Text & photos by Francis Bitonti Studio
The second week of Francis Bitonti's New Skins: Computational Design for Fashion workshop saw a week-long charrette at Pratt Institute's Digital Arts and Humanities Research Center. This intensive design/prototyping phase of the three-week course culminated with a presentation to a panel of critics including architect and designer Vito Acconci, mononymic fashion designer Jona from INAISCE, and representatives from MakerBot.
Leading up to the review, the students worked in four teams of three to produce their designs in a digital environment. Each team also produced prototypes of a 3D-printed textile, printed on the MakerBot Replicator 2, which is part and parcel to their proposals for their final projects. "The MakerBot gives the designers immediate feedback between the digital and the physical world," Bitonti noted. "With all the complexity we are able to generate in the digital environment, it's important to have immediate material feedback so that the students can start push the geometry towards cultivating interesting material behaviors."
The workshop is about finding the new aesthetic formal language of this new manufacturing paradigm. It was essential that the students work directly with rapid prototyping equipment. The materials are different they are built different, the students need to be working intelligently with the materials and build procedure. We are working with these materials as end use parts it's not just about replicating a form from the computer, though that is part of it—it's about cultivating new material behaviors.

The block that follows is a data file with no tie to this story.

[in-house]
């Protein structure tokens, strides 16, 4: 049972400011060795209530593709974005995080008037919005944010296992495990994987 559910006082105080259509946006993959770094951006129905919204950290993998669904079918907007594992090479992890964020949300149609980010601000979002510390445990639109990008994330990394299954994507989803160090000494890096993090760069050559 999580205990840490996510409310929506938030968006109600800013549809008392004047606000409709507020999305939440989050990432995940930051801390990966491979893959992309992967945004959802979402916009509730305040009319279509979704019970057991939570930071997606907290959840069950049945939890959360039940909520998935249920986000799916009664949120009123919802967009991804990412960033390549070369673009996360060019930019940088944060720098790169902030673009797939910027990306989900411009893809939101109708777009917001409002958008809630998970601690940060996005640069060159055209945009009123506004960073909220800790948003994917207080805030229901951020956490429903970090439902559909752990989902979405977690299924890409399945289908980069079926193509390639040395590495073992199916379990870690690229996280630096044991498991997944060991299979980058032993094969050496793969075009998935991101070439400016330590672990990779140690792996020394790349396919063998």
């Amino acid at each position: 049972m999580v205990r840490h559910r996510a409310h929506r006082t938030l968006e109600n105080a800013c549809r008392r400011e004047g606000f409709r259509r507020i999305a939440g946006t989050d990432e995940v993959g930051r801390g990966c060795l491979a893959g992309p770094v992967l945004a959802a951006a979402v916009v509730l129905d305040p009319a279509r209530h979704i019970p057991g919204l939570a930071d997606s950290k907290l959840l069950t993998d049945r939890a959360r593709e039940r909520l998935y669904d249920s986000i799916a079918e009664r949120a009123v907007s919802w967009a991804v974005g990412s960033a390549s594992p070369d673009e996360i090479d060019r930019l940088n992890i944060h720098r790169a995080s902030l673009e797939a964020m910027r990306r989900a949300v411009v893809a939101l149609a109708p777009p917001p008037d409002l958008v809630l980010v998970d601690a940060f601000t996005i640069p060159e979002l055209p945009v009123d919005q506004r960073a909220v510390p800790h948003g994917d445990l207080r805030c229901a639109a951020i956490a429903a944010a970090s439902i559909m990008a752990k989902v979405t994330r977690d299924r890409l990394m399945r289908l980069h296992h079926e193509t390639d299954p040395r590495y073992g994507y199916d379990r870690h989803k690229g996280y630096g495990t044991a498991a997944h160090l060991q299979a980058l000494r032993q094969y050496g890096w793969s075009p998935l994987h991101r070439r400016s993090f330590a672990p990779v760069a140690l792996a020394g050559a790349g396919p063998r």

The makerware software has proven to be extremely valuable in fine tuning the material output. The final design the students produce will be entirely printed on MakerBot 3D printers.
They jury was asked to select a design that all of the students would then work together to realize in full and to be photographed for the final week of the workshop. At one point, Jona and Acconci engaged in an interesting debate about the use of symmetry in fashion design—the former argued that it was necessary while Acconci suggested it was important to challenge these ideas.
In the end, the jury selected two designs and tasked the students with combining the intricate patterning of one design with the silhouette of the other.
Daniel Greifinger, Jennifer Parker & Leonie Tenthof van Noorden
Natalia Roumelioti, Elisa Feng & Renee Garcia
Keren Oxman, Itamar Jobani & Brynn Trusewicz
Martin Gsandtner, Andrea Munoz & Louis Lee
Bitonti, for his part, was impressed with the results. "I cannot believe what the students have accomplished in only a one week design charrette and only one week of software instruction. Each team has produced some amazing work and is thinking critically about the discipline through the new technologies. I think they are all walking away thinking differently about their design and production processes."
Bitonti with Casey Rehm of Pratt DAHRC
Following the jury presentation, the students spent the final week fabricating the final design and tailoring the garment to a model for a photo shoot. See the results here.